We've all heard of Six Degrees of Kevin Bacon, and we've decided to put our spin on things with "Six degrees of separation" looking to connect Asian fighters you may never have assumed were connected! Today we connect former Thai world champion Veraphol Sahaprom, to Japanese star Naoya Inoue.
Just as ground rules, we're not doing the more basic "A beat B who beat C who beat D" type of thing, but instead we want to link fighters in different ways. As a result we will limit A fought B connections, and try to get more varied connections together, as you'll see here! We also know there are often shorter routes to connect fighters, but that's not always the most interesting way to connect them.
1-Former 2-time Bantamweight champion Veeraphol Sahaprom had a genuinely excellent professional boxing career, going a stellar 66-4-2 (46) during his time in the sport, which ran from 1994 to 2010. During his career he was stopped 3 times with the final one of those stoppages coming in 2008, when he was stopped in 4 rounds by South African fighter Vusi Malinga, in what would actually be Sahaprom's final loss in professional boxing.
2-The talented Vusi Malinga was one of the more notable South African fighters of his era, fighting some of the top fighters in and around the Bantamweight. They included Sahaprom, Hozumi Hasegawa, Leo Santa Cruz, Stuart Hall and Gavin McDonnell. Sadly he failed to pick up a world title but did pick up a number of minor titles, including the WBC International Bantamweight title, a belt that was also held by Thailand's Rocky Chitalada.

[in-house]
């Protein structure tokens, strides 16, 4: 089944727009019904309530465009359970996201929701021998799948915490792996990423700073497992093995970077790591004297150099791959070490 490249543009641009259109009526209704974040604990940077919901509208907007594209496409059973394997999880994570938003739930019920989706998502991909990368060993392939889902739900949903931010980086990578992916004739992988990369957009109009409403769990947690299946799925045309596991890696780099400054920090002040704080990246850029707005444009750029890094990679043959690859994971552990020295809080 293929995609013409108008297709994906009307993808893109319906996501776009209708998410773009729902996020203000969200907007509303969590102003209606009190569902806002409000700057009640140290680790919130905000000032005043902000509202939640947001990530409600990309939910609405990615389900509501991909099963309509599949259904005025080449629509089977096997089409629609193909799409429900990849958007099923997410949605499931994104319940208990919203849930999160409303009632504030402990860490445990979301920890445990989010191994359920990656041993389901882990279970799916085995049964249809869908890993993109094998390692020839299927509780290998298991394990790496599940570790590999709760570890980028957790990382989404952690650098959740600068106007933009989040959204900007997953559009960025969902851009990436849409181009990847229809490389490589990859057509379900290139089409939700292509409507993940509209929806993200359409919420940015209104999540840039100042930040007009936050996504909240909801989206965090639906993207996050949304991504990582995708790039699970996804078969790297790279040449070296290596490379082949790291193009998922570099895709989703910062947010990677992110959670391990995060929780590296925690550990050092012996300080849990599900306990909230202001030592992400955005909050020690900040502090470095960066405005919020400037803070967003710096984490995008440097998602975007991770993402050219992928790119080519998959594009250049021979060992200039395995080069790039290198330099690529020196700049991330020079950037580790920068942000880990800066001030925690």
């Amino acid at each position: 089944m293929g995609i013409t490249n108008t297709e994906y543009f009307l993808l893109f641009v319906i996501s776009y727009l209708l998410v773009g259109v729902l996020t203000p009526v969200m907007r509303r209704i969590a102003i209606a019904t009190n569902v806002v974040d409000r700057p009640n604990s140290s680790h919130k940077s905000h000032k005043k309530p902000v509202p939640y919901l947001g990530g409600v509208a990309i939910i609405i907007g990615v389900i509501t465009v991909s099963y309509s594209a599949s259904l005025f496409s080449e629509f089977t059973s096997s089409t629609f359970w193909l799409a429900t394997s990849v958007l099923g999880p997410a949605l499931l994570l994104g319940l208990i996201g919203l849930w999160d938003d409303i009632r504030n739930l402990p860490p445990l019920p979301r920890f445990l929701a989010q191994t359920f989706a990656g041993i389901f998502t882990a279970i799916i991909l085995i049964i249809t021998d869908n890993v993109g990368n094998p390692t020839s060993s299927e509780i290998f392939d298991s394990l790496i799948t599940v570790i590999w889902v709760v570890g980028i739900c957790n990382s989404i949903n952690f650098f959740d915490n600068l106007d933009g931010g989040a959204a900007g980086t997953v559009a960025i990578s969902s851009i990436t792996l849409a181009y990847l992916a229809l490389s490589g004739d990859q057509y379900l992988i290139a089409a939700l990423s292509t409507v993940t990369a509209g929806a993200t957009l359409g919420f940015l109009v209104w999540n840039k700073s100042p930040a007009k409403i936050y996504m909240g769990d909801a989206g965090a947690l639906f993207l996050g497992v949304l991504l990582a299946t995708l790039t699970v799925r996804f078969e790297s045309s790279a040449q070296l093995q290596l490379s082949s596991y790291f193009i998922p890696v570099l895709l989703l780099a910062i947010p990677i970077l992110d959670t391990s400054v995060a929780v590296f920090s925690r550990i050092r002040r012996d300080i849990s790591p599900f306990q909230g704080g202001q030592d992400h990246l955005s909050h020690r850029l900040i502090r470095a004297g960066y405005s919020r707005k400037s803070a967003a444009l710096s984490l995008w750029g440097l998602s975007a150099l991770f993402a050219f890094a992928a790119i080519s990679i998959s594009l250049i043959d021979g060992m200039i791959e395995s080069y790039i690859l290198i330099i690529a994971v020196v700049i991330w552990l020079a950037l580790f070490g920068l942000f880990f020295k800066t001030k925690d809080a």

3-The hard hitting Rocky Chitalada racked up an impressive 16-3 (15) record during his short career, that spanned from 1985 to 1988. On the same card as Rocky's debut fans also saw the criminally under-rated Noree Jockeygym, aka Visan Thummong. Sadly it wasn't a day to remember for Noree, who suffered his first career loss on the show.
4-One of the most remarkable fights featuring Noree Jockeygym saw him travel over to Japan and suffer a loss to the then rising Japanese star Naoto Takahashi, with Takahashi looking a beaten man in round 2 before turning things around in round 3. Notably the two men would rematch the following year, with Noree exacting revenge over Takahashi, who looked shot fighter in their rematch.
5-Although not a well known fighter in the West Naoto Takahashi was one of the most popular Japanese fighters in the mid-to late 1980's and early 1990's. He was known as the "Prince of the Reversal", due to his amazing comebacks, but sadly his career was cut short due to a brain injury suffered in 1991. After his in ring career was over Takahashi worked with Jyoji Morikawa at the JB Sports gym. That's the same Jyoji Morikawa who created the brilliant Hajime No Ippo series, and in fact based a character on Takahashi!
6-In recent years Jyoji Morikawa has continued his success with Hajima No Ippo, the JB Sports gym and has also had his art work featured on the front cover of Ring Magazine. That Ring magazine cover was actually a Morikawa drawn piece of Naoya Inoue that he did in 2019, in one of the most unique Ring magazaine covers of all time.
Thinking Out East
With this site being pretty successful so far we've decided to open up about our own views and start what could be considered effectively an editorial style opinion column dubbed "Thinking Out East" (T.O.E).